Deltaic

Marine Sediments: Deltas

Contributed by Eric Wildermuth, Andrea Reece, and Jennifer Morgan while students at USC taking the course Marine Sediments 553
 
 
Two new bayhead deltas of the Mississippi River have formed in Atachalaya Bay since early last century.  This is a response to delta migration and man controlled flooding from overfull up stream dams (Carter and Woodcroffe,1990)

What is a delta?

A delta, as defined by the USGS (U.S. Geological Survey), is the fan-shaped area at the mouth, or lower end, of a river, formed by eroded material that has been carried downstream and dropped in quantities that can not be carried off by tides or currents.

Boggs defines a delta as any deposit, subaerial or subaqueous, formed by fluvial sediments that build into a standing body of water.

The term "delta" was first applied about 450 BC by the Greek historian Herodotus, who noted the similarity of the Greek letter to the shape of the accumulationccumulation of sediment around the mouth of the Nile River. Despite the fact that many of the world's deltas do not show this particular morphology, the term has remained (Carter and Woodroffe). English borrowed this sense from Greek, although the word delta appeared first in English as the name of the letter, in a work written possibly around 1200. The sense "alluvial deposit" is not recorded until 1555, when delta is used with reference to the Nile River delta.

Where are deltas found?

Deltas can occur in lakes and inland seas as well as in the ocean, but they are most important in the open ocean (Boggs). Deltas are particularly common in the modern ocean owing to post-Pleistocene sea-level rise coupled with high sediment loads carried by many rivers. They often contain extensive wetlands, whose high biological productivity makes them vital nursery grounds for fisheries. Huge amounts of coal, oil, and natural gas are found in subsurface ancient deltaic deposits. Deltas seldom form on active, subducting continental margins because there is no stable shallow shelf on which sediments can accumulate. Twenty-five (25) of the world's largest deltas are found on passive margins of continents. They are categorized according to features within the delta plain and by energies acting on the delta (tide, wave, and fluvial). The size of a delta is dependent on the size of the drainage Basinasin, the elevation of the land, and climate.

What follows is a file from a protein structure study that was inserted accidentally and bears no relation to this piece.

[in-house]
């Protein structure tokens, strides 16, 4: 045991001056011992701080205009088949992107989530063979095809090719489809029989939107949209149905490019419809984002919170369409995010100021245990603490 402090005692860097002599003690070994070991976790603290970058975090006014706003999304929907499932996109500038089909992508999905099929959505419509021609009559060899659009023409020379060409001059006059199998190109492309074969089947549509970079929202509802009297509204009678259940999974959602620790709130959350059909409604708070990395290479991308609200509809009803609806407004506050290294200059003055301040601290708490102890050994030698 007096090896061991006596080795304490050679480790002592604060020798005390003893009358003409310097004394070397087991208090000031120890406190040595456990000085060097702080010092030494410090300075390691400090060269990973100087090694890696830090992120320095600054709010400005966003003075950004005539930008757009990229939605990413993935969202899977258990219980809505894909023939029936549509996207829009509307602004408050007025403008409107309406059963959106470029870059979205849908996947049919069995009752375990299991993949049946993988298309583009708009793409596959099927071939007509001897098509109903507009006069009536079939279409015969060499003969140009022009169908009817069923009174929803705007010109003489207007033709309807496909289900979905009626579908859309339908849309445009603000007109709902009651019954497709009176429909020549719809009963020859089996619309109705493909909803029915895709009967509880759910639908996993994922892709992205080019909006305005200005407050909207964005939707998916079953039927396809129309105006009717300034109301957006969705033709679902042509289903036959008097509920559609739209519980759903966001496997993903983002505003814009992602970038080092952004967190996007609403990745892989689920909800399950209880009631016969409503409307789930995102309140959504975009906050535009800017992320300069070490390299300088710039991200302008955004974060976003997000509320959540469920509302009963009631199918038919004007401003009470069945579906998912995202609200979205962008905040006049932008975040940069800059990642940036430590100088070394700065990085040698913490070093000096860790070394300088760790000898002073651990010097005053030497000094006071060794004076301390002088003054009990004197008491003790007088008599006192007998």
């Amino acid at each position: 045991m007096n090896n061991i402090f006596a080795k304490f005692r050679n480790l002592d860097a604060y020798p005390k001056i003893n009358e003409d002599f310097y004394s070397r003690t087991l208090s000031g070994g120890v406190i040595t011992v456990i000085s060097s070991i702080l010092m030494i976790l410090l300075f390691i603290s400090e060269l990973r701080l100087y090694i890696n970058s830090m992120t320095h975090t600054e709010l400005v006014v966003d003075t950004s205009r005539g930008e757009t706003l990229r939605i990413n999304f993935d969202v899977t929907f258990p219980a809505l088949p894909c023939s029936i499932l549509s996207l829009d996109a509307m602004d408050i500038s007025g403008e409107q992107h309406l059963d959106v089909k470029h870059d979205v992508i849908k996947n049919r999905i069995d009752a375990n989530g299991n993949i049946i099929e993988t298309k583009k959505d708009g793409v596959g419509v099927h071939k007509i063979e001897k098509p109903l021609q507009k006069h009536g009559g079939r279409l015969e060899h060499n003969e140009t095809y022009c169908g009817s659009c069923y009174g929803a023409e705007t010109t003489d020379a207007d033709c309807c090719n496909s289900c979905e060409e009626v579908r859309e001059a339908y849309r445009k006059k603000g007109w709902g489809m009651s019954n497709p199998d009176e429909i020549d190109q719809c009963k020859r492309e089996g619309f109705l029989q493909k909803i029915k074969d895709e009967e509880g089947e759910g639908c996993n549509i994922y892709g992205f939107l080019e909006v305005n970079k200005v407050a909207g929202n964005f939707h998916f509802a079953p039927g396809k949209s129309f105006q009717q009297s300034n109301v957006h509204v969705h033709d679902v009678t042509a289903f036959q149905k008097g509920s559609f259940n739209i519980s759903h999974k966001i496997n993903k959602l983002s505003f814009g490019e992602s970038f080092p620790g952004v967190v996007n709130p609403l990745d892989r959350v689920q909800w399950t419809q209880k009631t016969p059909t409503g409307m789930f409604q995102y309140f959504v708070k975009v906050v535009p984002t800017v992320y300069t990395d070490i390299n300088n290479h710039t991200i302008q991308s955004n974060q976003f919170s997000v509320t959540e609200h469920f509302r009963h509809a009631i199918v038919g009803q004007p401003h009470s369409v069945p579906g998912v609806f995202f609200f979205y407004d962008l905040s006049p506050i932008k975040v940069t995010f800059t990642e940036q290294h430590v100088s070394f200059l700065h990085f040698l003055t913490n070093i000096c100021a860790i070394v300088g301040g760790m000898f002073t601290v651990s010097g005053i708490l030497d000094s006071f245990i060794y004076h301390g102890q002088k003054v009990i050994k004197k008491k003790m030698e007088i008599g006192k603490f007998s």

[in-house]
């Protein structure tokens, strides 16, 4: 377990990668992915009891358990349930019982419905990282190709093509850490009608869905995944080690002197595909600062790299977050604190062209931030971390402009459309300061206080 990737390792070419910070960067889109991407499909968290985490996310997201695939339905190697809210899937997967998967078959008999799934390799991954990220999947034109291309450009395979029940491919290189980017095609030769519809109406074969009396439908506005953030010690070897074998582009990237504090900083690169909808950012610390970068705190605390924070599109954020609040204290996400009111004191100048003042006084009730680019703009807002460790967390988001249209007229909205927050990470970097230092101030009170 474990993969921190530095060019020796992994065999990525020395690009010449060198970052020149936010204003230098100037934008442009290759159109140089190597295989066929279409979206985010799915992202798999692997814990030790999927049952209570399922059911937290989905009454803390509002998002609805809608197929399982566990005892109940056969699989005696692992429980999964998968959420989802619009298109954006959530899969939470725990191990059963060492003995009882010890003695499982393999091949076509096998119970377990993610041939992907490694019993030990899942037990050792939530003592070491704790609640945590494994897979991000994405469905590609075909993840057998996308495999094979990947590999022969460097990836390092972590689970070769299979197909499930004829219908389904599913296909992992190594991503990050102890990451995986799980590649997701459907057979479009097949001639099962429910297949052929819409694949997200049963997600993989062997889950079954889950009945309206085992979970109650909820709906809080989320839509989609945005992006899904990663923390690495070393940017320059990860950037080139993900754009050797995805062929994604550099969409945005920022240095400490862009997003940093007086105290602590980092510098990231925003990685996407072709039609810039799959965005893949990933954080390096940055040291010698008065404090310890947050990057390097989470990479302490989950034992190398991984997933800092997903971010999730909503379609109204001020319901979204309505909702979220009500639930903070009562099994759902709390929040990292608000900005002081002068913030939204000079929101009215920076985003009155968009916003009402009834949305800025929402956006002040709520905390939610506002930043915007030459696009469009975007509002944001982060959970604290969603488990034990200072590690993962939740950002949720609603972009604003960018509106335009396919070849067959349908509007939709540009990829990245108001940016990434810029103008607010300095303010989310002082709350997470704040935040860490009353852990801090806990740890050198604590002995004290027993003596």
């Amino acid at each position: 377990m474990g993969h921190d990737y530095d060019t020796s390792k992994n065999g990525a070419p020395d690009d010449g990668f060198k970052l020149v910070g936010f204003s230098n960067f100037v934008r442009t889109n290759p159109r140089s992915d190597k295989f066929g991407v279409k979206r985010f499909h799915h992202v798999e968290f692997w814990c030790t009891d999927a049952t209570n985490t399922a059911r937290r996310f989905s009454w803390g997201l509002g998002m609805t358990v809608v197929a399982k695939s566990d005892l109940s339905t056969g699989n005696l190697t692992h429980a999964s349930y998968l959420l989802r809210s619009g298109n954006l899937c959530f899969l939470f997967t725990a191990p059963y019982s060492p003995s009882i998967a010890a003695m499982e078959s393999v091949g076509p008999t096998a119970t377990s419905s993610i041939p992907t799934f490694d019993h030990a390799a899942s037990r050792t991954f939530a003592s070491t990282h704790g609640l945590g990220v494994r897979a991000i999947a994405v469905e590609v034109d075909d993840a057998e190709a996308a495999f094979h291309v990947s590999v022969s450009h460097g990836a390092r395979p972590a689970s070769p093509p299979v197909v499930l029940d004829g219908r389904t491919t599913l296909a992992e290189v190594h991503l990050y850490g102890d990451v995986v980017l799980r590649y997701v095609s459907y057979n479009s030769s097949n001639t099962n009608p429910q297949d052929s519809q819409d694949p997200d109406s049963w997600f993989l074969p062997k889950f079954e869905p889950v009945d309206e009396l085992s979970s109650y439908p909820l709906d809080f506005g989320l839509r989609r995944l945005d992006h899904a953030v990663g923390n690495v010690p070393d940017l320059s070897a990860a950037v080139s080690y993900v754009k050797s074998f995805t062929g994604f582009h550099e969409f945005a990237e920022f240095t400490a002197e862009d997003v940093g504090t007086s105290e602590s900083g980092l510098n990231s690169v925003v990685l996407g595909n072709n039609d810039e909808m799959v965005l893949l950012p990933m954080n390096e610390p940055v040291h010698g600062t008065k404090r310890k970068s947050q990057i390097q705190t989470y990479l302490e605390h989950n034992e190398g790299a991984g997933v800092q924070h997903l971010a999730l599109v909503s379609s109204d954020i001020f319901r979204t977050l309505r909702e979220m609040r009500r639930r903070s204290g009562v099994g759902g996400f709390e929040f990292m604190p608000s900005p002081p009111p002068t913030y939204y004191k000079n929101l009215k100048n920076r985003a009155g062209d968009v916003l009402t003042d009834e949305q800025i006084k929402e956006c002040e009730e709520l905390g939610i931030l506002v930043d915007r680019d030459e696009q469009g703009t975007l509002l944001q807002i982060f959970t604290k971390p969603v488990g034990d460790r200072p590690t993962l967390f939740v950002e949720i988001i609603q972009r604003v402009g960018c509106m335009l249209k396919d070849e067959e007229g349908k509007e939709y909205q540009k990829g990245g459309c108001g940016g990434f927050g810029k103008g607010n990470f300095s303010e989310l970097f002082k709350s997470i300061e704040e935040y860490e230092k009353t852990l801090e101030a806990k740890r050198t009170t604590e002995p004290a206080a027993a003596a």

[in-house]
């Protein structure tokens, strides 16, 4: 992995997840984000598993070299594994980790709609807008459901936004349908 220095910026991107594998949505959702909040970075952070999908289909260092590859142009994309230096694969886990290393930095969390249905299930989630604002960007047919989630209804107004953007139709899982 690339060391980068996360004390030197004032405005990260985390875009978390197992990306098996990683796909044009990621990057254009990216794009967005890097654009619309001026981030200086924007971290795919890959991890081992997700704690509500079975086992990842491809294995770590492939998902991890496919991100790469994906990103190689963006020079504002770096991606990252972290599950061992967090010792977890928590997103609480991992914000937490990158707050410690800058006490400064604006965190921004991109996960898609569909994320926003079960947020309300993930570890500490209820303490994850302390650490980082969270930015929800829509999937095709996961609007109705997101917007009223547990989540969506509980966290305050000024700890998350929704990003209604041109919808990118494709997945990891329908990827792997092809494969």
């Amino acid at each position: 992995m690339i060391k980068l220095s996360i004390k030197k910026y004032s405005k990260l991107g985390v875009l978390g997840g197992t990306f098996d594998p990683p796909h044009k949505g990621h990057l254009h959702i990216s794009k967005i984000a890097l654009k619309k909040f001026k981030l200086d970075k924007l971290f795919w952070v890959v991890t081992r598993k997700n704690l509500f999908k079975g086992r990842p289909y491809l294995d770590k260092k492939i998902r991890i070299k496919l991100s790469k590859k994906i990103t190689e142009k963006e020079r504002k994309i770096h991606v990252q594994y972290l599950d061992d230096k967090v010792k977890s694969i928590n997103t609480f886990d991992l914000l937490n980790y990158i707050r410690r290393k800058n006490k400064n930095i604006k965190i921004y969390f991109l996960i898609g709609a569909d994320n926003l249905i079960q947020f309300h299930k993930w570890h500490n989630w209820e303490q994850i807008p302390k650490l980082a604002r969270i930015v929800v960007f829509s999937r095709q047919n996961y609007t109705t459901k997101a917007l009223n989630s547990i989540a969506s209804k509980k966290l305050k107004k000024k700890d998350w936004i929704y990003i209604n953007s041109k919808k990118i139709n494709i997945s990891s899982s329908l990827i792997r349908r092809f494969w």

What does a typical delta look like?



Click on the region of map you would to visit.

 

UpperLowerSubaqueous

What are the different types of deltas?

 

FluvialWaveTide

Galloway Tertiary Diagram

 
 Learn more about delta systems by linking to the following:
 

Wednesday, April 03, 2013
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